IN today’s India, secular liberals face a challenge: how to stay alive.
In August, 77-year-old scholar M. M. Kalburgi, an outspoken critic of Hindu idol worship, was gunned down on his own doorstep. In February, the communist leader Govind Pansare was killed near Mumbai. And in . . . → Read More: How India is killing the free speech
A fifty year old Muslim man was beaten to death, and critically injured his 22 year old son by a mob of about 100 people alleging that the family ate beef in the house, in a bizarre incident near the capital city of India, New Delhi. The Indian Express reported that the incident . . . → Read More: The secular India and the minorities: Whats the beef
(By Dr Subhash Kapila) Russia’s strategic pivot to Pakistan is not an aberration arising from India’s growing proximity to the United States but a well calibrated long-term strategic gamble that Russia has resorted to, hoping that in concert with China’s over-sized strategic investments in Pakistan, strategic and economic dividends could accrue to Russia also.
. . . → Read More: Russia sees Pakistan’s CPEC as a game changer
It’s the 50th anniversary of the 1965 war and the spate of newspaper articles and television discussions has, ironically, provoked an intriguing question and a potentially disturbing controversy. Today, I’d like to address both.
First the question: Was 1965 “a decisive victory” as defence minister Manohar Parrikar has claimed? Or is the official history, commissioned . . . → Read More: Why India gave up its “victory” of 1965 war
“When I lived in Pakistan, I lived as a Hindu, [but] when I migrated to India in search of safety and dignity, I have been given a cold shoulder for being a Pakistani,” lamented Amar Ram, 20, who migrated to India in April last year.
His complaint illustrates the irony of the bind in which . . . → Read More: Pakistani Hindus not any better off in India
“The lion who breaks the enemy’s ranks is a minor hero, compared to the
lion who overcomes himself.”
– Maulana Jalaluddin Rumi
Can Pakistan overcome itself? India’s hawks, motivated by a range of different sentiments (including the grand civilisational angst of the Indian right wing), and lead by Prime Minister Narendra Modi, are trying to . . . → Read More: Indian provocations and Pakistan’s reactions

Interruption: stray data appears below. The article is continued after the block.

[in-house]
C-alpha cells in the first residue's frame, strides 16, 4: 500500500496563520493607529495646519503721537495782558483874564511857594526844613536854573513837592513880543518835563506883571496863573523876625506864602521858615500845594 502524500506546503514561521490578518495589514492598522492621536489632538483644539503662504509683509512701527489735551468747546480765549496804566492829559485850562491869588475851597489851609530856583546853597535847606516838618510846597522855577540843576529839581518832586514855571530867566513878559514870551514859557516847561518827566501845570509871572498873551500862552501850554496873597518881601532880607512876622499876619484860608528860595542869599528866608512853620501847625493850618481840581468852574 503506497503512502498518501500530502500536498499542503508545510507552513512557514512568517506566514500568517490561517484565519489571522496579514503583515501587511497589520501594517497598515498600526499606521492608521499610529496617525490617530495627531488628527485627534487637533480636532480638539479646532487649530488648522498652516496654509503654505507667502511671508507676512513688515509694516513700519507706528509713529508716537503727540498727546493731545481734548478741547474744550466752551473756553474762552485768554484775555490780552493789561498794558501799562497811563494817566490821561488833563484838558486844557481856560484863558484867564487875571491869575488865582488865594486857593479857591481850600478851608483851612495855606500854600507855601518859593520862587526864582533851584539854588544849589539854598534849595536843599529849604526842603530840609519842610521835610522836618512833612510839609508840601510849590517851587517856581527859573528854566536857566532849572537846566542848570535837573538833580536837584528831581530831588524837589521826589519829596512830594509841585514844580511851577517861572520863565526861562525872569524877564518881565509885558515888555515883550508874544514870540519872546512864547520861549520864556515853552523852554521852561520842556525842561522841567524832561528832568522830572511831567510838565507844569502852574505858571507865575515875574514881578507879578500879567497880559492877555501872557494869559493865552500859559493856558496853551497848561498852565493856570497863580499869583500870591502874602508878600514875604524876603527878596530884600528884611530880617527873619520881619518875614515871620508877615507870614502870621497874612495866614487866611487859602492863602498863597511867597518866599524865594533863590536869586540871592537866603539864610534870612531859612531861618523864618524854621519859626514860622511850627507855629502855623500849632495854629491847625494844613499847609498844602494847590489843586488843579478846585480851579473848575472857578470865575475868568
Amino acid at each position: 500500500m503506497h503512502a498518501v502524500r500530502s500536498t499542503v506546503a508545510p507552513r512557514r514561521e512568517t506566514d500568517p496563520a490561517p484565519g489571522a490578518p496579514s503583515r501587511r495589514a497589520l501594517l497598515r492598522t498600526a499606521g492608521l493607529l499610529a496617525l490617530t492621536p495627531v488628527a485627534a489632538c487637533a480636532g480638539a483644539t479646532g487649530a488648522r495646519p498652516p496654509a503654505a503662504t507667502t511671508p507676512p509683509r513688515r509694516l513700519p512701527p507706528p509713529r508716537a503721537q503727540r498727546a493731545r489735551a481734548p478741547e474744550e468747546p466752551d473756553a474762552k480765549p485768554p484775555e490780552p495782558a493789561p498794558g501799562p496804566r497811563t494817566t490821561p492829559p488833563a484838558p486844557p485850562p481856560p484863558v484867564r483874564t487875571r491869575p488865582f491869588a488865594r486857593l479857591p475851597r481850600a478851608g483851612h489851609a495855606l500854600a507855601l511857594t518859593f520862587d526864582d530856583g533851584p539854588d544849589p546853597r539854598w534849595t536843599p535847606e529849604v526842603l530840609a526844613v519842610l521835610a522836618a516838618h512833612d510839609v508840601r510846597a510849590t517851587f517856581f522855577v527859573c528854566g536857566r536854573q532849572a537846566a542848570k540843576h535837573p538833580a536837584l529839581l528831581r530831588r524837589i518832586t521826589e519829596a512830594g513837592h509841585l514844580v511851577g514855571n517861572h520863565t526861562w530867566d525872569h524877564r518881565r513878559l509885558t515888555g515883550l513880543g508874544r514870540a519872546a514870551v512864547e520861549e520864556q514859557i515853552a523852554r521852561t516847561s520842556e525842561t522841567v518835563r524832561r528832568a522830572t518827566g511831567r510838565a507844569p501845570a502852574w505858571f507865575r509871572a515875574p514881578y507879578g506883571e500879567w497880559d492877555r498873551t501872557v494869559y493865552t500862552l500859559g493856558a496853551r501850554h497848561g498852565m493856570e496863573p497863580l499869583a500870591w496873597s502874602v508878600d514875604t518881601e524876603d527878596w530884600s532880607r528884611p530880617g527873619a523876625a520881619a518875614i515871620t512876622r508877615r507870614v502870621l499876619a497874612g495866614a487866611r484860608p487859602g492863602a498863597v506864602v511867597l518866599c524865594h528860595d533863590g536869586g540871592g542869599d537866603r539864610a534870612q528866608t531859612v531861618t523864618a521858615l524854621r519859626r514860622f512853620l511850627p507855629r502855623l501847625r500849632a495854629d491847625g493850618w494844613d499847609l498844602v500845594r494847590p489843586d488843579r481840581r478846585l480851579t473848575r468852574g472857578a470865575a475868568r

(By TOBY DALTON, MICHAEL KREPON) Pakistan has worked hard and successfully to build diverse nuclear capabilities. It will retain these capabilities for the foreseeable future as a necessary deterrent against perceived existential threats from India. At this juncture, Pakistan’s military leadership in Rawalpindi can choose to accept success in achieving a “strategic” deterrent against India . . . → Read More: Expectations from Pakistan’s nuclear stance
Many observers tend to assume that India will play a large and growing part as a great power in a wider ‘Indo-Pacific’ strategic system, that it will use its growing power to balance and limit China’s regional weight. But some caution is called for — although this outcome is possible, it is far from inevitable.
. . . → Read More: India’s Asia problem
India has more of tanks, guns, aircraft and ships than Pakistan. But more assets don’t always translate into victory. Pakistan, at the strategic level, scores heavily over India in terms of war control, command and coordination
Given the acrimonious relations between India and Pakistan, and the regular accusations and counter-accusations by both sides, foreign analysts . . . → Read More: Indian army lacks capability to fight